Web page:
• Hypocalcemia (< 2.1 mmol/L)
  • Hypoxemia (arterial oxygen pressure < 80 mm Hg)

Clinical symptoms indicative of malignant BF when combined with laboratory findings (see above), are as follows (≥2 required):

  • Purpuric rash
  • Stupor
  • Pulmonary infiltrates
  • Bradycardia
  • Coma
  • Jaundice
  • Gastrointestinal bleeding
  • Arthralgic and myalgic arthritis
  • Hepatomegaly and splenomegaly
  • Orchitis
  • Conjunctival hyperemia
  • Meningism [18]
  • Local lymphadenopathy

In addition to the conditions listed in the differential diagnosis, other problems to be considered include the following:

  • Hepatitis
  • Aseptic acute arthritis
  • Small-vessel vasculitis
  • Sepsis

Differentials

 

Workup

Approach Considerations

Mediterranean spotted fever (MSF), also known as boutonneuse fever (BF), is diagnosed primarily on the basis of clinical symptoms and epidemiologic data, along with laboratory evidence of recent exposure to rickettsial organisms. Both serologic [indirect immunofluorescence antibody (IFA) and enzyme-linked immunosorbent assay (ELISA)] and polymerase chain reactions (PCR) tests are used to confirm the diagnosis. Currently serologic testing is the most commonly used diagnostic test for MSF. There are PCR assays available for SFG Rickettsia species. 

Magnetic resonance imaging can demonstrate multifocal white matter disturbances if the central nervous system is involved. These findings are not specific for MSF.

Characteristic histopathologic findings at the site of the primary lesion consist of epidermal ulceration, hyperplasia of the endothelium of the small dermal antinodes, and perivascular infiltrates in the dermis.

Laboratory Studies

Basic laboratory tests for BF include the following:

  • Complete blood count (CBC) with differential - Normochromic anemia; leukopenia and lymphopenia; thrombocytopenia (35% of patients)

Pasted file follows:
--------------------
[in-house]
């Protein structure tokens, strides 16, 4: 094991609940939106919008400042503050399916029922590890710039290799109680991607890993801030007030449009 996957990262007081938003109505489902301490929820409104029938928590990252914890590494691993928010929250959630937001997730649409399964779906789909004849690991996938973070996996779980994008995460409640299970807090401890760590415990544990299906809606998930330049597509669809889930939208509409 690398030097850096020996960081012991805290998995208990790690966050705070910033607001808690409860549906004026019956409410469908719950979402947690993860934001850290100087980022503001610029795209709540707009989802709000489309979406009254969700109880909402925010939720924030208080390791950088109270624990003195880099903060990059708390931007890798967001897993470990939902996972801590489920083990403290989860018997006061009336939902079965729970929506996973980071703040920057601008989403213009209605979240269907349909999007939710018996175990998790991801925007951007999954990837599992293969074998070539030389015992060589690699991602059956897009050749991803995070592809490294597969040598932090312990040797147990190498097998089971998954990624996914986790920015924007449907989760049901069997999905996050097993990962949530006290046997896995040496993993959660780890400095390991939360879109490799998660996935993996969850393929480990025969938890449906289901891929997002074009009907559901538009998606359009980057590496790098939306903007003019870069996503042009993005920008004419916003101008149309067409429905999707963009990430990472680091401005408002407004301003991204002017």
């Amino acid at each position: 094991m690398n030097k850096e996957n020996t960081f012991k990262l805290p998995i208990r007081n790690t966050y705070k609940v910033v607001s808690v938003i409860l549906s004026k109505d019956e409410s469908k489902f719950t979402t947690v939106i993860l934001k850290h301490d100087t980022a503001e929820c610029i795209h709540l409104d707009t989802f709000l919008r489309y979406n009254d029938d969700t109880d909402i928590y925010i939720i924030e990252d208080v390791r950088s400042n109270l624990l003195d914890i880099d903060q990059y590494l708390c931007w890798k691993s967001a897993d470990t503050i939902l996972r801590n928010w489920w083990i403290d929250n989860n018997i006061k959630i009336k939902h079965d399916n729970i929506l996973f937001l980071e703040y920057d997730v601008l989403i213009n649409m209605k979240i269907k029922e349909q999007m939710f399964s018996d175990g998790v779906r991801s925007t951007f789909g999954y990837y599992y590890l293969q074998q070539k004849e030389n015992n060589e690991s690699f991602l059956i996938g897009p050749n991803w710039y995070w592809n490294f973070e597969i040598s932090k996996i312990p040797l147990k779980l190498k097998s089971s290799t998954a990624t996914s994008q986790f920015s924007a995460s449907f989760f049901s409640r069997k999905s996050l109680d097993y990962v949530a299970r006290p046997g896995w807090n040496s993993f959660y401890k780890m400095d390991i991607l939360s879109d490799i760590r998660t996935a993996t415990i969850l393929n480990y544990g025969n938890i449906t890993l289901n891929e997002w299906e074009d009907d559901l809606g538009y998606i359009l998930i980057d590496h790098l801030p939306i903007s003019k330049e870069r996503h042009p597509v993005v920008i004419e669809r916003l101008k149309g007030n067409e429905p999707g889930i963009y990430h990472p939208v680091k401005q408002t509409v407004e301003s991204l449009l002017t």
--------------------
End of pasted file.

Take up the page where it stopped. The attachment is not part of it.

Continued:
• Liver function tests - Increased liver enzymes (60.5-64.8% of patients)
  • Creatinine - Increased levels (29.7% of patients)
  • Urinalysis - Hematuria (35.9% of patients); proteinuria (56.4% of patients)
  • Fibrinogen - Increased levels during acute phase
  • Fibronectin - Decreased levels during acute phase

Culture of the organism via animal inoculation can be performed but is not commercially available and is only used in research settings. Routine microbiologic techniques are insufficient for isolating this organism.

Serologic testing is commonly employed for confirmation of the diagnosis, however, these tests are useful only after an acute infection because antibodies can be detected late (even >30 days after the onset of symptoms).

On serologic testing, the antibody titer in serum is increased only 2 weeks after the infection and reaches its peak level after 4 weeks. Afterward, the immunoglobulin M (IgM) level decreases and the immunoglobulin G (IgG) level remains high for several months. Titers of 1:64 or greater are diagnostic.[22]

With the Weil-Felix reaction (agglutination type), the result can become positive 40 days after the symptoms started, with OX19, OX2, and OXK strains of Proteus vulgaris antigens. This test is still used in clinical practice because of its convenience, but it has low sensitivity and specificity.

When R conorii is isolated by means of the centrifugation-shell vials technique, the result can become positive 14 days after inoculation. Results can be obtained within 2-3 days after receipt of the sample.

IFA of R conorii in circulating endothelial cells (CEC) isolated from whole blood can be performed by using immunomagnetic beads. This test is sensitive; 50% of results are positive. Results can be obtained in 3 hours. The initiation of the therapy has no influence on the results. This test can be used in all routine laboratories.

Enzyme-linked immunosorbent assay (ELISA) techniques were developed to detect antibodies to lipopolysaccharide (LPS) of R conorii. ELISA is a relatively simple and convenient way of serodiagnosing MSF with a single serum dilution. It can be of use in laboratories that lack more sophisticated equipment (such as that needed for IFA).

PCR is available for R rickettsia and SFG Rickettsia species. PCR can be used in the acute phase of illness and does not require additional testing.  The limitation of PCR is that its sensitivity can be negatively impacted by antibiotic therapy. Ergas et al reported early diagnosis using nested PCR.[23] Either PCR or Western blot studies can be used to differentiate R conorii from Rickettsia africae. Species isolation should be considered in patients with unusual presentations, including severe disease, and those traveling from areas with poorly defined rickettsial activity.[24]